One of the most common injuries seen in women’s soccer today are ACL tears. It is not uncommon to see young female soccer players, especially by college, that have torn at least one of their ACLs, if not both. Unfortunately, this is simply due to anatomical makeup with women generally having wider hips than men, thus increasing the angle (AKA: Q angle) between their hips and knees. Thus, this increases the stress on female soccer players knees. And, in a sport that requires quick cutting and change of direction movements, this can create some problems in the form of potential damage to the ACL.

In addition, female soccer players ought to be around a 2:1 ratio in regard to their quadriceps to hamstrings size. However, often times you’ll see in soccer players a ratio that appears to be more towards a 3 or 4 to 1 ratio. This then should indicate to trainers that focusing on getting the athlete closer to 2:1 is very crucial to their performance and safety. Thus, hamstring and posterior chain focused exercises ought to be included in female soccer players’ strength programs.

It is also important for coaches and trainers to be aware of these risks and incorporate prevention-based exercises into young female soccer players’ programs. For instance, single leg exercises are extremely beneficial in lowering this risk. These single leg exercises include, but are not limited to, jumping with 2 landing with 1 on a 6-inch box, single leg RDLs, focusing on shock absorption mechanics, SL squat jumps, skaters, etc. Single leg exercises are essential to the female soccer players’ strength program in order to see the results that the trainer and athlete desire.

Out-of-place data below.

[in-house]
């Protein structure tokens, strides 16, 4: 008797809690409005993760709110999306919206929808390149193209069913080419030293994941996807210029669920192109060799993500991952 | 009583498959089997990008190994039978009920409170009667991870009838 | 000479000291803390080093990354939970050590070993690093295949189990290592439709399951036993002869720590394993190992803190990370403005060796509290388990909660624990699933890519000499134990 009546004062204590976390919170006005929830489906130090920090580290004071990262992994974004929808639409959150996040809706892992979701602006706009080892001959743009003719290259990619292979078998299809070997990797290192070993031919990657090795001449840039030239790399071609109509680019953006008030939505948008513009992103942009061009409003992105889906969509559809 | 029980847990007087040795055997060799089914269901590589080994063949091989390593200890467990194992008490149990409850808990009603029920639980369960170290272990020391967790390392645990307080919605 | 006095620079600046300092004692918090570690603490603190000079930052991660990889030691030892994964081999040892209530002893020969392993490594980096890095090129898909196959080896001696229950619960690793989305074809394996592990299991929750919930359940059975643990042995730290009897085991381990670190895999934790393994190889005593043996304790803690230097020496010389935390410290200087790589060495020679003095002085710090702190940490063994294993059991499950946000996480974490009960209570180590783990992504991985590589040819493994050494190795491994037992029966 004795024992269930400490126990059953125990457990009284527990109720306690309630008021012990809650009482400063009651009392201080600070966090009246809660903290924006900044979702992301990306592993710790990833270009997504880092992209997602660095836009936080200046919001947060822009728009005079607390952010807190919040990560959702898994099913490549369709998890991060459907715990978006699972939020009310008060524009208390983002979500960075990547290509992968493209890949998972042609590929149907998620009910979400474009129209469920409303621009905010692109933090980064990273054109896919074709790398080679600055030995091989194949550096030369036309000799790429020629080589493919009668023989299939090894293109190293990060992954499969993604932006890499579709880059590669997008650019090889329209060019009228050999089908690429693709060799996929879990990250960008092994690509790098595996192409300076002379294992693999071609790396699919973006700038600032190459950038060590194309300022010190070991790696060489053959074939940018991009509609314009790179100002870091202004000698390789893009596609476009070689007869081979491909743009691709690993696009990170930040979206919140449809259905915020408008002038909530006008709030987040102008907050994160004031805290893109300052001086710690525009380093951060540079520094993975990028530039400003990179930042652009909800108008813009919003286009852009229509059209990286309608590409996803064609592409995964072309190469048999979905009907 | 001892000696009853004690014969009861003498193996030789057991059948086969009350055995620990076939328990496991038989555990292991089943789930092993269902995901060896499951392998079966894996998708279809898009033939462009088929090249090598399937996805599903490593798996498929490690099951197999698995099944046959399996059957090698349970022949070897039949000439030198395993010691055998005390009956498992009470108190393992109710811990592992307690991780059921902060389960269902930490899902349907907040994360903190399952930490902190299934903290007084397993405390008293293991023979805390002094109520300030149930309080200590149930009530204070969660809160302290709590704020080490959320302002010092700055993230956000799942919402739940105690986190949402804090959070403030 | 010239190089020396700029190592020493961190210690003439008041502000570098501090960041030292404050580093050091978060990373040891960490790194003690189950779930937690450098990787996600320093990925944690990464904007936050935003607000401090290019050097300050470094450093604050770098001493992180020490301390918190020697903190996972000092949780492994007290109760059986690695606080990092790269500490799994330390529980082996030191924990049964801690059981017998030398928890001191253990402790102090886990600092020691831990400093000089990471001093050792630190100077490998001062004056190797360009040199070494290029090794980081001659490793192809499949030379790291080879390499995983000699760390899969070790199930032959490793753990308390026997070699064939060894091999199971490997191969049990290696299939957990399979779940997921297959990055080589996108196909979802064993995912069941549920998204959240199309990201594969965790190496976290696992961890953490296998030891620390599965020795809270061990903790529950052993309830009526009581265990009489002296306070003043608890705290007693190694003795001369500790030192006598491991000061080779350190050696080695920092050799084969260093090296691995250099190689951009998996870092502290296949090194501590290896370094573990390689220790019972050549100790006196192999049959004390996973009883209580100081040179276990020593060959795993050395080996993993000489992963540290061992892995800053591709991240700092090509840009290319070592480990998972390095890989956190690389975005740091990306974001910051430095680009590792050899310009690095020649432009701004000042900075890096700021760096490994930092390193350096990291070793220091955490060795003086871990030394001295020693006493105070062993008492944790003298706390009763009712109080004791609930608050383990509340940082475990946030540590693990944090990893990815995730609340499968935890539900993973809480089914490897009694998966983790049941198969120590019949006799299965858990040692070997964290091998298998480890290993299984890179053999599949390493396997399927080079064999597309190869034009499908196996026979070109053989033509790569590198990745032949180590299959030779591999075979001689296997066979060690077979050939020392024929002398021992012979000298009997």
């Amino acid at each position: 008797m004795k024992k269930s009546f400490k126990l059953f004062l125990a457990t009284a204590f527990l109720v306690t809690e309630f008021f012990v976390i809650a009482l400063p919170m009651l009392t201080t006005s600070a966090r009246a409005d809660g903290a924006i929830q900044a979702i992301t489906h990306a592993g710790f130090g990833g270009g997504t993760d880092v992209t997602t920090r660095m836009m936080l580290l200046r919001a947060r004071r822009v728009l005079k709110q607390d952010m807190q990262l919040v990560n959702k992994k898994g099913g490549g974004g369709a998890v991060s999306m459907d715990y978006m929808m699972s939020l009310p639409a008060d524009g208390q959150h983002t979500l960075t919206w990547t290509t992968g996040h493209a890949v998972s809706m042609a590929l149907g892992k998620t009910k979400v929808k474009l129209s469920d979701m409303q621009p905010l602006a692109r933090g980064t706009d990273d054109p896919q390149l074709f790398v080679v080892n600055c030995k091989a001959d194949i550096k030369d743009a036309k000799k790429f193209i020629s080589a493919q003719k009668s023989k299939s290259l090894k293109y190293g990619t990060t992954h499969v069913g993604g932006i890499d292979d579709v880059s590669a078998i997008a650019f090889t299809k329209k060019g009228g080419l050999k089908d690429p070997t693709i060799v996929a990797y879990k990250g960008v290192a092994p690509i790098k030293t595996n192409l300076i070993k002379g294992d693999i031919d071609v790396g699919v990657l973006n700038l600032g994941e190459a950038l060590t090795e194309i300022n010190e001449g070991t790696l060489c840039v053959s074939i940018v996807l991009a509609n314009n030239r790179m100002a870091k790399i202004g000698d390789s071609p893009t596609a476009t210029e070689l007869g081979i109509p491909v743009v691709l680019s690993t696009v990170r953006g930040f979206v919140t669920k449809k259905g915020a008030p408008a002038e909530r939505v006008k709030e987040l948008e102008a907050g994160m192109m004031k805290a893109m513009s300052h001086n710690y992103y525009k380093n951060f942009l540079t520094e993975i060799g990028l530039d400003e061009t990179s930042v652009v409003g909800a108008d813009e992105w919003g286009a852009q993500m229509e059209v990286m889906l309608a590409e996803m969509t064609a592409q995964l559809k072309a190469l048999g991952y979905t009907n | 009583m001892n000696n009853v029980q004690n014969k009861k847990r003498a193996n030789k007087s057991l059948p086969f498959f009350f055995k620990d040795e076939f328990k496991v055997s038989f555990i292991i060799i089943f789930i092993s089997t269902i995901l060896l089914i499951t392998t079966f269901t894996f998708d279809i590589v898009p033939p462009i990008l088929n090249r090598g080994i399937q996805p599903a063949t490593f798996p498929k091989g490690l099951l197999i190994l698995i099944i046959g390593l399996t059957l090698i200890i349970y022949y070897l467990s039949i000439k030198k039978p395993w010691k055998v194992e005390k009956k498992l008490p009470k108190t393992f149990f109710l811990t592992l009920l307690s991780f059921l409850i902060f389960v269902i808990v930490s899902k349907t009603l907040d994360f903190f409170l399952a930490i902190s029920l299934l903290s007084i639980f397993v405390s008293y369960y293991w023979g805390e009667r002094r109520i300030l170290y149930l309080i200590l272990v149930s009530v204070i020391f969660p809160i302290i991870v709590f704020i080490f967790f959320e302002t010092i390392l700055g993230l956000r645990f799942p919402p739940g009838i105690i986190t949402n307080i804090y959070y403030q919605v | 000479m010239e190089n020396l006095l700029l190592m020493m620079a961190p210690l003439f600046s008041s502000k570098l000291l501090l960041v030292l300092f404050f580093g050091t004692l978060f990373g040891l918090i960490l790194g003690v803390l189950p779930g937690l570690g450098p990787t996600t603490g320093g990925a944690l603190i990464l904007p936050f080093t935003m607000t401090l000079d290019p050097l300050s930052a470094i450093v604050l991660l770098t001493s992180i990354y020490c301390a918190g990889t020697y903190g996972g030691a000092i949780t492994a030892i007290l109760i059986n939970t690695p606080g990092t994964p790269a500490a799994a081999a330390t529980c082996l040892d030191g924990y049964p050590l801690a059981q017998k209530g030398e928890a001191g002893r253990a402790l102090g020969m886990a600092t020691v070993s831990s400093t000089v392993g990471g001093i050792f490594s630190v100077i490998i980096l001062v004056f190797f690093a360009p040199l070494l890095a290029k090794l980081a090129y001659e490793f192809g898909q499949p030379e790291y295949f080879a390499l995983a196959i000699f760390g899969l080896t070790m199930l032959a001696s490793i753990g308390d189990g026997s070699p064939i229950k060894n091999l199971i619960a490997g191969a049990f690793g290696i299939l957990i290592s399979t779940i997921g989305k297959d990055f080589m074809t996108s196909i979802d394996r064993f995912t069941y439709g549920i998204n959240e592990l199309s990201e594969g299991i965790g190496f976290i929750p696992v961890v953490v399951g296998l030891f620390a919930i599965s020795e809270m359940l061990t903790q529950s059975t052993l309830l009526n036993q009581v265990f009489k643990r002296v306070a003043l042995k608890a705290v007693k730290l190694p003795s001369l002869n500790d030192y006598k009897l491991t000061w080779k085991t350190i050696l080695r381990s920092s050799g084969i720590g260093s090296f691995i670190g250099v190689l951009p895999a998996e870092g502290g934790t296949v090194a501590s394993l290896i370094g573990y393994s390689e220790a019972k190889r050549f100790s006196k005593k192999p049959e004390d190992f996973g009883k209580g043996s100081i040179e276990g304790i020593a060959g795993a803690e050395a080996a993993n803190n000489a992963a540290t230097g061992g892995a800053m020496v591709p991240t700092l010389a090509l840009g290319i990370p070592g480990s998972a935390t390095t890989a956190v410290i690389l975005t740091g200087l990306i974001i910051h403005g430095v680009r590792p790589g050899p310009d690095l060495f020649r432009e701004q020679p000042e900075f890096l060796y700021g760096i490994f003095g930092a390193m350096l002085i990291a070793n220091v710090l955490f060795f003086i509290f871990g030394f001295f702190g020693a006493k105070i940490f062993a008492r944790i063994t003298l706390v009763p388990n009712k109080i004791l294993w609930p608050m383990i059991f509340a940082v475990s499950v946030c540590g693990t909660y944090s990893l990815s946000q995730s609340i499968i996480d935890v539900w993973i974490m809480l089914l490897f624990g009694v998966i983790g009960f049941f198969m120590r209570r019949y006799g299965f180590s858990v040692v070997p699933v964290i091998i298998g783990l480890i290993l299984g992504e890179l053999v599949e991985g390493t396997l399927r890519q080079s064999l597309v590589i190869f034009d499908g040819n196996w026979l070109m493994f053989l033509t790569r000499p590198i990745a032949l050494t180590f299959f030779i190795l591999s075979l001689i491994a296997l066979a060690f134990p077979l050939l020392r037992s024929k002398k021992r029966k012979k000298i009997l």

It is important to remember that there is no way to completely eliminate the risk of an athlete tearing their ACL, but it is possible to lower that risk significantly. Therefore, be aware of the risks associated with female soccer players so that you can then help them perform at their best and stay safe on the field.

Taylor Rowden is a Strength Coach at Compete Sports Performance and Rehab in Lake Forest, California. Taylor graduated from the Master’s University with a degree in Kinesiology with an emphasis on sports injury and exercise science.